Russian War and load shedding a threat to SA food security

Issued by Noko Masipa MP – DA Shadow Minister of Agriculture, Land Reform and Rural Development
19 Feb 2023 in News

Note to editors: Please find attached soundbite by Noko Masipa MP

On 15 February 2023, Statistics South Africa (StatsSA) released the consumer food price inflation (CPI) figures that show the price of stable food such as bread and cereals, meat, fish, fruit, and vegetables increased notably and become unaffordable for South Africans.

These price increases are primarily the results of loadshedding. The ANC government does not seem to have a plan to stop agriculture from being adversely affected. Despite several calls by the DA for a specifically targeted plan to reduce the negative effects of load shedding, there is still no plan from the Department of Agriculture, Land Reform and Rural Development (DALARRD) Minister Thoko Didiza and Eskom management.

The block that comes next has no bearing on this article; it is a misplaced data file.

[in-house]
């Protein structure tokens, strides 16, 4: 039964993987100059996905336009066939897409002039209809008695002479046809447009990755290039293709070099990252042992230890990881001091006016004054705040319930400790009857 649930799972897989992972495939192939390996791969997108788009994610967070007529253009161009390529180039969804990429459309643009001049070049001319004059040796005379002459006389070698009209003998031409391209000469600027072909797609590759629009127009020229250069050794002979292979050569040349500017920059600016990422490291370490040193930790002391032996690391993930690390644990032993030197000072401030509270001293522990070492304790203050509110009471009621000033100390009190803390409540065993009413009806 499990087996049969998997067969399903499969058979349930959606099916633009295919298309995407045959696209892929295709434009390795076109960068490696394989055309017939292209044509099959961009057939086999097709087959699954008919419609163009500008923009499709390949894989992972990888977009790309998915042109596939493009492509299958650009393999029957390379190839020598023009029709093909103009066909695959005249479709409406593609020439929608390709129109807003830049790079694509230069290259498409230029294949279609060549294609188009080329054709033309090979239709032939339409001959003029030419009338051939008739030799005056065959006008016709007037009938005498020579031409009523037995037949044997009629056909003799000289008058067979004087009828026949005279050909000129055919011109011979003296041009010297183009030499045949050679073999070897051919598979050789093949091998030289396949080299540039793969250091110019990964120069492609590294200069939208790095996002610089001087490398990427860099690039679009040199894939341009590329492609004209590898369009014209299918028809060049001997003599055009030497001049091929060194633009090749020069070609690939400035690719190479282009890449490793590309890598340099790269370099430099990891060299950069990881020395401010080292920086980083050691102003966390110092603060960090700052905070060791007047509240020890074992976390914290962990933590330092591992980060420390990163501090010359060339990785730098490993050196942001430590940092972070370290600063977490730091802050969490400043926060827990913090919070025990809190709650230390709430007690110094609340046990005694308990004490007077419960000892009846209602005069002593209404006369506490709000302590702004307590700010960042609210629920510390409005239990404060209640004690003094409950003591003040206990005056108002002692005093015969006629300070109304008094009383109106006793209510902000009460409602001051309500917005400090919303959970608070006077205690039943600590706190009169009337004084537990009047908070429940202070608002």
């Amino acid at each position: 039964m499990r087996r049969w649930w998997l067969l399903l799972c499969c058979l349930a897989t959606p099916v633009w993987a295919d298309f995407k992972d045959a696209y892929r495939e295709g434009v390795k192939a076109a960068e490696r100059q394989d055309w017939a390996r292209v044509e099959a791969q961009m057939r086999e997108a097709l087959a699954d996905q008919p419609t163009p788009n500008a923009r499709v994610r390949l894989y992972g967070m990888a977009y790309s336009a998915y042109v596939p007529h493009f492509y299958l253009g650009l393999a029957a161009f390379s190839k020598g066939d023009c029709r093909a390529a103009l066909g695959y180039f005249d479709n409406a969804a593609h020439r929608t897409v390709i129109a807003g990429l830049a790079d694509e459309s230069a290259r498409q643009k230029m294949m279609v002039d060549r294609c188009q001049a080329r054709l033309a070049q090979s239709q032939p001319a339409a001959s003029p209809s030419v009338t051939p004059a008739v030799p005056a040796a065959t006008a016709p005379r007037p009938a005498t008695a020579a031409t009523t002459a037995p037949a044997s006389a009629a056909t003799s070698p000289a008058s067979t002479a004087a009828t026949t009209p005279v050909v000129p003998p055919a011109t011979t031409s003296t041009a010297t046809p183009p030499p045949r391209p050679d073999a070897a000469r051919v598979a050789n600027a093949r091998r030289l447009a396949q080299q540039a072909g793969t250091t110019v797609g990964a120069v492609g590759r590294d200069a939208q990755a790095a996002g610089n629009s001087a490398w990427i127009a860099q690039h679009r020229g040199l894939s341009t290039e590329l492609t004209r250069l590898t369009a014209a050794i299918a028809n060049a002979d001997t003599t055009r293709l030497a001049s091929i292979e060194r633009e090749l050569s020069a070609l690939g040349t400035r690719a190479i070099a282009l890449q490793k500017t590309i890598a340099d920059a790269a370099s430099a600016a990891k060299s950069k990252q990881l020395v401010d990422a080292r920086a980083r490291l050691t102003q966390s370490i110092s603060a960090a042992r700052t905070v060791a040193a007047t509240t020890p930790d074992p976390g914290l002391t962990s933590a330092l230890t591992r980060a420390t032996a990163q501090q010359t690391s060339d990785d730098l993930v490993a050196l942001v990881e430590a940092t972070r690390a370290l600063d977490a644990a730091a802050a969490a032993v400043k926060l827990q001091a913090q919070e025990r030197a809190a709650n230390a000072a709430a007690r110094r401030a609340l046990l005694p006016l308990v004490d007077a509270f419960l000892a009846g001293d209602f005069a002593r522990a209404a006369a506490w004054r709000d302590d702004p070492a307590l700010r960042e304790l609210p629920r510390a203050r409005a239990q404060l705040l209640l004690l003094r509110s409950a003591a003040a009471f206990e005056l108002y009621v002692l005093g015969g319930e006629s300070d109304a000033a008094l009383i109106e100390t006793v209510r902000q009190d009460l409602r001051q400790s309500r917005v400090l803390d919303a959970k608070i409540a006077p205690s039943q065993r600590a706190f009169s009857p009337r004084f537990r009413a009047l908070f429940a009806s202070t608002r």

In the last twelve months, Russia’s invasion of Ukraine has also played a role in food price increases; and this has resulted in prices of fertilizers shooting through the roof. All these have placed South Africa on the verge of doubling the challenges of the inability to produce food affordably and purchase of available food due to rising unemployment. This will ultimately result in a triple burden of malnutrition which includes undernourishment, micronutrient deficiencies and obesity.

All these challenges are going to make it even more difficult for DALRRD to implement the highly touted Agriculture and Agro-processing Master Plan because the government will now need to solve the new crisis at its door steps.

While the ANC government does not have control over the Russian war on Ukraine, Eskom as an SOE and its blackout schedules is unfortunately under government control. The DA therefore calls on Eskom and DALRRD to provide agriculture with a specific loadshedding schedule that accommodates its production to reduce diesel costs.

The DA continues to plead with the government to put measures in place that will protect the food production systems in the country to alleviate hunger and poverty. In doing so, both emerging and commercial farmers impacted by rising costs of production shall be protected.